JOINT BASE CHARLESTON, S.C. –
As their commander gave his orders, the rifles started spinning and the U.S. Air Force Honor Guard Drill Team’s performance began. Their uniforms remained in impeccable shape. Not a thread was out of place as their white-gloved hands supported the 11-pound weapons, tossing the rifle into the air and catching it in perfect synchronization. This professionally choreographed routine was nothing short of show-stopping. The crowd flocked toward the team in awe of the weapon maneuvers, precise tosses and complex weapons exchanges during the Joint Base Charleston 2018 Air and Space Expo.
“We travel all around the country, and sometimes overseas, to do drill performances to recruit, retain and inspire,” said Tech. Sgt. Jeremy Gustch, the NCO in charge of the U.S. Air Force Honor Guard Drill Team. “We're traveling around trying to get the next generation of Airmen into the U.S. Air Force, we're trying to retain those members that are in the Air Force - showing them what our Airmen are capable of - and then inspire not only future generations but our past generations, those who have already paved the way for us.”
In addition to the weapon maneuvers and exchanges, the Drill Team also demonstrated what they call “the Gauntlet,” a routine where the commander marches up and back through spinning weapons, displaying the trust and confidence he has in the team’s skills and precision.
“The team did great today. They do great every time. We train eight hours a day, five days a week, just doing this: throwing the weapons and perfecting those movements,” Gustch said. “Sometimes there might be small fumbles here and there, but you're always going to have that. It’s what you do afterwards to come back from that. The show goes on and we do another performance the next day, or maybe multiple that same day. After a performance, it just feels great. We get a chance to talk to all the people that come to these events, take pictures with kids, let them feel how heavy the rifle is – that it’s real, it has a real bayonet on it, and how dangerous it really is.”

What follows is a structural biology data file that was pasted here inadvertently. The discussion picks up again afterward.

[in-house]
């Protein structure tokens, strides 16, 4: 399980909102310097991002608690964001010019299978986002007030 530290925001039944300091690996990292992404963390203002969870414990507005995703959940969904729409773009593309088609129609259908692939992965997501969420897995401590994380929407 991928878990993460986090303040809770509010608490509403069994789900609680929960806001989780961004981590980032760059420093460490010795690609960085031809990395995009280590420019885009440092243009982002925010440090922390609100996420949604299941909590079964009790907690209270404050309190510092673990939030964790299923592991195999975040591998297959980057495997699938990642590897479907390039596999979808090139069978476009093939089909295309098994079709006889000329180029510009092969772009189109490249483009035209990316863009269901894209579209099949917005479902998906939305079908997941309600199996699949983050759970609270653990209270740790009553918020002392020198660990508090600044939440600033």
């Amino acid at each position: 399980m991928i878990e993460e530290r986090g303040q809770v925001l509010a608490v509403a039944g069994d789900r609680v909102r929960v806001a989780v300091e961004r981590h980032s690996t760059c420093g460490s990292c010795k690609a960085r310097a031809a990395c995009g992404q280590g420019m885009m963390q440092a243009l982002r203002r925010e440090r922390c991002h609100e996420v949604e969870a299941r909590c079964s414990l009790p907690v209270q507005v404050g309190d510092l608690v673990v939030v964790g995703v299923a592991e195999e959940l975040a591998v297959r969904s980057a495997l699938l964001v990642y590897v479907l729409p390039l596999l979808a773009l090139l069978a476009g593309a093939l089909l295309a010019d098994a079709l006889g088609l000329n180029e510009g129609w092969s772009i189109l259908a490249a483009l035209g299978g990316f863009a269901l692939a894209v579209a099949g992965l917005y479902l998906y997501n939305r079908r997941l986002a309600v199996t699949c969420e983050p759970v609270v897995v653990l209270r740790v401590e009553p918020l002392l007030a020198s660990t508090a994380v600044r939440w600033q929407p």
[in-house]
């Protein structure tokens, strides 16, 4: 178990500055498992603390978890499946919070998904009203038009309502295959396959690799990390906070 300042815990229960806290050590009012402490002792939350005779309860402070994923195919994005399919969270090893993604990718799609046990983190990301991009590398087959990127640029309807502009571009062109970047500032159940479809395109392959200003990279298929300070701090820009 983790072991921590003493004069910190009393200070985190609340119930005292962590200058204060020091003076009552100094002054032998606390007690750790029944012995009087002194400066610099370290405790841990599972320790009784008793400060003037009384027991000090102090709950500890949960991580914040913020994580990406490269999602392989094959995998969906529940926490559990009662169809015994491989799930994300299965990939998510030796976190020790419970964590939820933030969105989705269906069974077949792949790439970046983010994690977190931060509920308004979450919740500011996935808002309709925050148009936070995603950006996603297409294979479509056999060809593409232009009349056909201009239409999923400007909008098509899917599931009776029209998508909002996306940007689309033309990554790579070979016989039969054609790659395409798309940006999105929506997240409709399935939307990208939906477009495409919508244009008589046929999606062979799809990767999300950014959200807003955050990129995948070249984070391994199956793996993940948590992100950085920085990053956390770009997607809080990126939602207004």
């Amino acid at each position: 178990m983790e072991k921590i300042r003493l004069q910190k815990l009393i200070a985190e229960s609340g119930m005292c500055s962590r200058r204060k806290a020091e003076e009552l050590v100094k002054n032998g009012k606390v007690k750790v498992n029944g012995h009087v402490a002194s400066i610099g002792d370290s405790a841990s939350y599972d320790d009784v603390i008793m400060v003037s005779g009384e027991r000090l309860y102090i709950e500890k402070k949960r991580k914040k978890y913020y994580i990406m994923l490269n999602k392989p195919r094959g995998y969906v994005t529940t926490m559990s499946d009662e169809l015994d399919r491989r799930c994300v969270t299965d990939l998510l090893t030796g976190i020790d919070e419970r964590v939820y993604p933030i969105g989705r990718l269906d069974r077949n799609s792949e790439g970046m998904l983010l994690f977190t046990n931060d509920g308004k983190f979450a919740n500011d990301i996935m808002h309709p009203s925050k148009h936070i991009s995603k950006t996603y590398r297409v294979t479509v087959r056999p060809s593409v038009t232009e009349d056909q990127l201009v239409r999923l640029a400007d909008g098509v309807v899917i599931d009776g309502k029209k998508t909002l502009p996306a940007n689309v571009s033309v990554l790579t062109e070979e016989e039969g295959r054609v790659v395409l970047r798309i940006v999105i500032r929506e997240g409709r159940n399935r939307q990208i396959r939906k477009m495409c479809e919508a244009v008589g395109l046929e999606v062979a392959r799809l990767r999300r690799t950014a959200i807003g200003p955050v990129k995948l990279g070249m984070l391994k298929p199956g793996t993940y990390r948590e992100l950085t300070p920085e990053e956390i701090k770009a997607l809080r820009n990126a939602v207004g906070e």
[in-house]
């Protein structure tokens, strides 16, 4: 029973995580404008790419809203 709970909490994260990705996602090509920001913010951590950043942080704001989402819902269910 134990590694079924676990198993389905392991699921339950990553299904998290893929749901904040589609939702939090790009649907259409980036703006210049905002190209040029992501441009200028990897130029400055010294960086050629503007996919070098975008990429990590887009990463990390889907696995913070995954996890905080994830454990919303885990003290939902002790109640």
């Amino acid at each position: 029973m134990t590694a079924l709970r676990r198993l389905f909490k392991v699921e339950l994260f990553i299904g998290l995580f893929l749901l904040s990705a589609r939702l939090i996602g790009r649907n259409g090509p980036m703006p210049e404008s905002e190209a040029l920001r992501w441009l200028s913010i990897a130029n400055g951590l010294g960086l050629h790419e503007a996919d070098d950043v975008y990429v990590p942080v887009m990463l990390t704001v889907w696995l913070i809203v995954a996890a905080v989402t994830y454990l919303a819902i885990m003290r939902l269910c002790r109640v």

The hard work and dedication these Airmen put in showed. They exhibited precision, synchronization and flawless technique, all while maintaining their stern military bearing.
“This was my first performance. It was very nerve-racking to start off with. There's a lot of people out here and it kind of gets to you,” explained Airman 1st Class Kevonn Williams, U.S. Air Force Honor Guard Drill Team member. “Other than that, I was pretty calm and composed. I’ve trained for this day for a long time and I was prepared to be here. This is one of the biggest parts of my Air Force career, and I'm definitely glad to be here. We represent the precision the Air Force has, and we show that with our drill movements.”
The Drill Team showcased their skills in front of more than 80,000 attendees at the air and space expo. Amazement showed on the faces in the crowd as the Drill Team performed their routine.
“When I first came here, I didn't expect it to be so precise,” said Elexuas Hicks, a viewer from Alabama. “It was nice to see them perform and you would think they're nervous, they're going to mess up, but no! They did fantastic, no one flinched, and no one dropped a weapon. It all was smooth and precise.”
The Air Force Honor Guard has served as a tool to recruit, retain and inspire Airmen since their establishment in 1948. The drill team is one resource they use to accomplish that mission.
“We're going out traveling and trying to recruit new members of the Air Force. We're also trying to keep people in the Air Force,” Gustch stated. “We also want to inspire, because there's a lot of people whose only time seeing the military is coming out to an air show to see the aircraft flying around. They also get a chance to see us on the ground showing that precision, inspiring the youngest generations as well as those who fought in World War II, Korea and Vietnam, showing them we're still the best in the world.”